Bombings in London and Turkey have brought to the fore the old ideas that authoritarian regimes are better equipped than democracies to combat terrorism, and that such attacks are the price we pay for liberty. For some, that is a price worth paying; for others, the costs seem too high.
But a look at the record shows that democracies possess more effective weapons to fight terror than do authoritarian regimes. Indeed, it is when democracies abandon their ethics and fail to resist the authoritarian temptation that they become weaker.
Of course, the logic behind calls to restrict our freedoms has a simplistic appeal: extremists use our freedoms to commit their crimes, so preventing the abuse of freedom requires curtailing freedom’s scope. The mistake, however, is to assume that open societies are more permissive and vulnerable to terrorism than those who live under authoritarian regimes. One need only look at today’s Russia, or recall Algeria in the 1990’s.
True, democracy and the rule of law provide no foolproof security guarantee. But such a guarantee is a mirage anyway, whereas respect for basic freedoms and due process when repressing terrorism is a powerful instrument to isolate extremists and diminish their legitimacy in the eyes of those that might identify with their cause. It is because Britain is a democracy that respects the rule of law that it has been able to mobilize vast sectors of its Muslim community.
By contrast, authoritarian regimes’ repression of civilians, and their non-differentiation between civilians and killers, provides extremists with fertile recruiting conditions by discrediting the government in the eyes of a significant part of its population. An undifferentiated approach towards political Islamism that fails to distinguish between those who reject violence and those who resort to terror only facilitates the extremists’ work, for they emerge as champions of causes that do not reflect their true goals.
Russia provides conclusive evidence of the impotence of authoritarian violence and disregard for the rule of law. President Vladimir Putin undertook a scorched-earth policy in Chechnya, driving many Chechen nationalists straight into the extremists’ arms. Terrorist attacks on Russia did not cease or decline. Indeed, recall the terrorism in Beslan in September 2004, in which a single attack on a school killed over 330 people.
Iraq also is demonstrating the limits of illegitimate violence when combating terrorism. The Bush administration now seems to realize this. It would be a mistake to believe that the deaths of thousands of civilians, along with arbitrary imprisonment and torture, do not contribute to the spread of terror in Iraq. After all, torture victims are the best possible advertisement for terrorist recruitment.
When it comes to fighting terrorism, moreover, democracies are more effective both politically and operationally, particularly in terms of their intelligence services. Intelligence forces in authoritarian states are either highly centralized or tend to become autonomous power centers. In either case, they are subject to no public scrutiny and accountability. As a result, they lose their ability over time to evaluate critically their own actions and errors.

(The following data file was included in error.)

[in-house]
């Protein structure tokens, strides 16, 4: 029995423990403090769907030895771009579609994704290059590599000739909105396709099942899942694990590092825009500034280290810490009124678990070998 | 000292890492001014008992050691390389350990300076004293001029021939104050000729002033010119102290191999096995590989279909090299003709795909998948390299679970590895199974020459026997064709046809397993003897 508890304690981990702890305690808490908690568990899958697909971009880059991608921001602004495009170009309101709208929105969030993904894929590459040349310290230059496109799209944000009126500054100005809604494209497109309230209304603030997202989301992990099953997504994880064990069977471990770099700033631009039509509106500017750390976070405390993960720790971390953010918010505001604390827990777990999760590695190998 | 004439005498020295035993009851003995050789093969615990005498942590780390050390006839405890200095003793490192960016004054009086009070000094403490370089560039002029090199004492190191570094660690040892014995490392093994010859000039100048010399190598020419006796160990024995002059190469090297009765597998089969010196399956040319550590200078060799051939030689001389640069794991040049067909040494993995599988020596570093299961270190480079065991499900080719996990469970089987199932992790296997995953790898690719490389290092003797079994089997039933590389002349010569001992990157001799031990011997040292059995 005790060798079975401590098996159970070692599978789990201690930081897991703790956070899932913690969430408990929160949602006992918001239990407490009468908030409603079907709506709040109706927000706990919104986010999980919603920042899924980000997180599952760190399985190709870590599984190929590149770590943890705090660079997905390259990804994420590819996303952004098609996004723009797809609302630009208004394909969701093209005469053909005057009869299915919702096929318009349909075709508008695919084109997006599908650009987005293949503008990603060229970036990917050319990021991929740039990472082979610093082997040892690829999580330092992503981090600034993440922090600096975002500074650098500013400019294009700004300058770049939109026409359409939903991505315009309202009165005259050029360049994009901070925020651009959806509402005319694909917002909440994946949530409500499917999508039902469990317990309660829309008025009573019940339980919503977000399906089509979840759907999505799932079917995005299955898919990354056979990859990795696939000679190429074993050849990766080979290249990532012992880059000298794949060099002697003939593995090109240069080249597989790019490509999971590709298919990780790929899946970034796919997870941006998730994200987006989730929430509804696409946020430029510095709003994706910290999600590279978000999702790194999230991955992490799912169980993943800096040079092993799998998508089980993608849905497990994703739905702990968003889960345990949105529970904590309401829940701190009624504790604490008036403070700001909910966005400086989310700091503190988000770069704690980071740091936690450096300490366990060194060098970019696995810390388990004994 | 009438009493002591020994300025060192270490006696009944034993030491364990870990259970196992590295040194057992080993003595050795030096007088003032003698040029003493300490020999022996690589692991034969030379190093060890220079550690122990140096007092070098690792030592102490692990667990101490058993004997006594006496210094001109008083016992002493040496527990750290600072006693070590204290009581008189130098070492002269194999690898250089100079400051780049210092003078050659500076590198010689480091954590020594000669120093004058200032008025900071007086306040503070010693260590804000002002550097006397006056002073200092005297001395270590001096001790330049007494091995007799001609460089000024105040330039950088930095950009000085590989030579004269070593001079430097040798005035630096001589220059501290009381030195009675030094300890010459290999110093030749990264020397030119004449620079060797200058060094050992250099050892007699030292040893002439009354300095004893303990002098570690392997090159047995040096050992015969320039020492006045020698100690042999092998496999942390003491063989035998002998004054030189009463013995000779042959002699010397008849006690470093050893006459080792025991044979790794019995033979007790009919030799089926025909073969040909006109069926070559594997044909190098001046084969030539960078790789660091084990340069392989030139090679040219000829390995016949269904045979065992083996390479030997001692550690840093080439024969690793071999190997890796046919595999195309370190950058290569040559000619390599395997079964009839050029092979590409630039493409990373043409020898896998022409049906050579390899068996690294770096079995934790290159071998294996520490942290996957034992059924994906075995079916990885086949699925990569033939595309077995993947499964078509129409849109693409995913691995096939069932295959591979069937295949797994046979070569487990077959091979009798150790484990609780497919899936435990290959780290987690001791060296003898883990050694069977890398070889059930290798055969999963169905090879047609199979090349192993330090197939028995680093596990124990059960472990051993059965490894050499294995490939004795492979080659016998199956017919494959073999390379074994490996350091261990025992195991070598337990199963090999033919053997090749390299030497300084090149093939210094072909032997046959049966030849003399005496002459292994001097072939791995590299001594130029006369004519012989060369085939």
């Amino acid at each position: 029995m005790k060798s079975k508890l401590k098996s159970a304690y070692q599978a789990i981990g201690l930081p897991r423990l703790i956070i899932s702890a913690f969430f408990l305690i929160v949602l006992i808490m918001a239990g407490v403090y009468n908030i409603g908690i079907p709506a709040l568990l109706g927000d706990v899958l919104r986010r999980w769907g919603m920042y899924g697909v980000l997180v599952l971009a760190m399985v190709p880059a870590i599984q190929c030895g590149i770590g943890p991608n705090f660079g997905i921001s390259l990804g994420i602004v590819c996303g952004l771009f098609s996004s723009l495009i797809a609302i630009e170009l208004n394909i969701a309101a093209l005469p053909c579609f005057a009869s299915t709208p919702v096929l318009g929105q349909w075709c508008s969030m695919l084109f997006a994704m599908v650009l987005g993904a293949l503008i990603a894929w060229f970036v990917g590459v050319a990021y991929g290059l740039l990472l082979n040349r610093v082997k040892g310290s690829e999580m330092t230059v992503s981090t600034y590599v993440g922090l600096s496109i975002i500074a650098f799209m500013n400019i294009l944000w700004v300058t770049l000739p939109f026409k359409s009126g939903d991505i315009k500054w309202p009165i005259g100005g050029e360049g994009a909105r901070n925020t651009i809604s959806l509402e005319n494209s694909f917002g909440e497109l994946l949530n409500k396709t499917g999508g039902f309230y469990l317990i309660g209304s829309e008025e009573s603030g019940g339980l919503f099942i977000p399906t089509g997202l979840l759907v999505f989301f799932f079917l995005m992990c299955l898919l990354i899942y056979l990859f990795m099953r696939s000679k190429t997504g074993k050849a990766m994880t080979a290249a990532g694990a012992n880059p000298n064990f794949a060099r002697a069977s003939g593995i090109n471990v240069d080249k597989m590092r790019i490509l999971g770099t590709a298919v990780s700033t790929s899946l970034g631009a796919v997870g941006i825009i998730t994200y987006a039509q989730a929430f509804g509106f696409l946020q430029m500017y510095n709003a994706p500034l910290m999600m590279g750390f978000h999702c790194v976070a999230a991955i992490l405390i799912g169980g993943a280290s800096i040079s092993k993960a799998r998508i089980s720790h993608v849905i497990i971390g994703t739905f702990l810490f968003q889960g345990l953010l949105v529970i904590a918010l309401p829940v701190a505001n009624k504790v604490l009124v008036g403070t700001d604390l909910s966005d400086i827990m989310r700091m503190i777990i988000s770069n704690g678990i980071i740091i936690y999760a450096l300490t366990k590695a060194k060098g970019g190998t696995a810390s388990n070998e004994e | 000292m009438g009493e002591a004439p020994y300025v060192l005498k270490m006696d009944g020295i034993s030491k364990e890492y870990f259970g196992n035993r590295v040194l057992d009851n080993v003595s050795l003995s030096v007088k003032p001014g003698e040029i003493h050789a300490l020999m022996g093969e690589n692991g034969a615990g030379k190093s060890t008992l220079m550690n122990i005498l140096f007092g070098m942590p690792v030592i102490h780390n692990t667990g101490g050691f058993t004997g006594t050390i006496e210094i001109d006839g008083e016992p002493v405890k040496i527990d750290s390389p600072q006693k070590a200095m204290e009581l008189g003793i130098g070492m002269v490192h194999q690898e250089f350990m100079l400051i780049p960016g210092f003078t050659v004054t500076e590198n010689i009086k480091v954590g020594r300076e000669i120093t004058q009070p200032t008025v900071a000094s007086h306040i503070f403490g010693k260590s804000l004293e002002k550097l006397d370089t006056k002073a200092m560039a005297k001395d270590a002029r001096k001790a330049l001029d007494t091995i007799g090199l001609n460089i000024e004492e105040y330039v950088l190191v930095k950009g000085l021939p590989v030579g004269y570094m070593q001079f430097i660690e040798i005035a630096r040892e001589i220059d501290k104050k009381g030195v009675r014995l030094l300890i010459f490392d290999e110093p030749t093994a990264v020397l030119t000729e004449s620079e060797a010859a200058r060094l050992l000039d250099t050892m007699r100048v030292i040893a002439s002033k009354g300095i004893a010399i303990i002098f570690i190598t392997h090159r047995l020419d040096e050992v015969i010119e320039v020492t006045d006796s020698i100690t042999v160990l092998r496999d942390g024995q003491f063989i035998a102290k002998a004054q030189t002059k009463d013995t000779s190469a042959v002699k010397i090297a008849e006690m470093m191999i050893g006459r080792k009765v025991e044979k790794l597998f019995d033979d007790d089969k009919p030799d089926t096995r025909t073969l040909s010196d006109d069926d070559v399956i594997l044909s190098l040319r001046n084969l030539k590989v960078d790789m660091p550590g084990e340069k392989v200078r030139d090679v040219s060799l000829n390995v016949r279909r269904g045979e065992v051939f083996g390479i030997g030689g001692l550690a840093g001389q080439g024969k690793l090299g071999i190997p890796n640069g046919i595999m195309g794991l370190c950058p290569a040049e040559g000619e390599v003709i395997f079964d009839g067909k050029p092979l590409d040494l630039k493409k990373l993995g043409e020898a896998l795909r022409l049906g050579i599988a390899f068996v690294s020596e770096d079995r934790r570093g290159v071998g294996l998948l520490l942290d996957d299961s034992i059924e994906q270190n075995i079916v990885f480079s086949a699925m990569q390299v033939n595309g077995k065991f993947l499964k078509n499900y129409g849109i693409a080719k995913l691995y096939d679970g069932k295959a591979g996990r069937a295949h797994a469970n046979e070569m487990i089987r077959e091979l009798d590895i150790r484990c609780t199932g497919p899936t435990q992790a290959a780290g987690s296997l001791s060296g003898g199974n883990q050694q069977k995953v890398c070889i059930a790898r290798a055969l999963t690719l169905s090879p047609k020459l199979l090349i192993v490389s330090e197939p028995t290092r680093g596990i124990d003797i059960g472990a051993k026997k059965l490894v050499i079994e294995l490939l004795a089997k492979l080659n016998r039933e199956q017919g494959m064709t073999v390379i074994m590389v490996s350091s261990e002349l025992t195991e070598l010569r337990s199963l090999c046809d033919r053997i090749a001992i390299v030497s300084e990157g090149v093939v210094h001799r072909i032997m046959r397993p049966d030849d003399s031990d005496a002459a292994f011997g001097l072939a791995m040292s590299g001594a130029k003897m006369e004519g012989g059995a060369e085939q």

Intelligence services in democratic contexts usually have oversight mechanisms that serve to limit abuses of power, and to guarantee effective action by punishing top officials that fail to do their jobs properly. In the United States, a powerful bi-partisan Senate committee directly monitors the intelligence services. Its report on the inability of the intelligence services, notably the CIA and the FBI, to prevent the September 11, 2001, terrorist attacks also contained a series of recommendations for restructuring these services to render them more effective.
Europe’s response to terror requires, first and foremost, strengthening its intelligence services so that they can detect and dismantle terrorist cells while respecting basic rights and due process. It also requires greater coordination among all the European Union’s member states and their allies and partners.
At the same time, the rule-of-law approach to fighting terrorism must be a pillar of European cooperation with third countries, namely with those of the Mediterranean, or with Pakistan, thereby contributing to a security culture that is conducive to democratization. Deepening democracy in turn means allowing full civic participation, including non-violent Islamic groups. The right to public speech and peaceful assembly must be defended for those who feel marginalized and indignant at what they – and most Europeans – view as injustices committed against the Palestinians, the Chechens, and the Iraqis.
Last, but not least, combating identity-based extremism calls for a greater capacity to integrate all those who live within the EU. The response to terrorism should be to reaffirm the value of the rule of law over arbitrary repression, and of the diversity that is the hallmark of Europe’s cities, particularly London and Paris, but increasingly many others across the Union.
We cannot – indeed, must not – cede to terror by building walls around and within our societies. The best response to intolerant extremism is to cultivate an open and pluralistic society that treats all those who live within its borders as full citizens. Europe turned diversity into one of its constitutional traits, and this is why it has had such an impact on the world. Protecting that essence is the best way to honor the memory of the victims of terror, be they from London, Sharm el-Sheik, Madrid, Casablanca, or New York.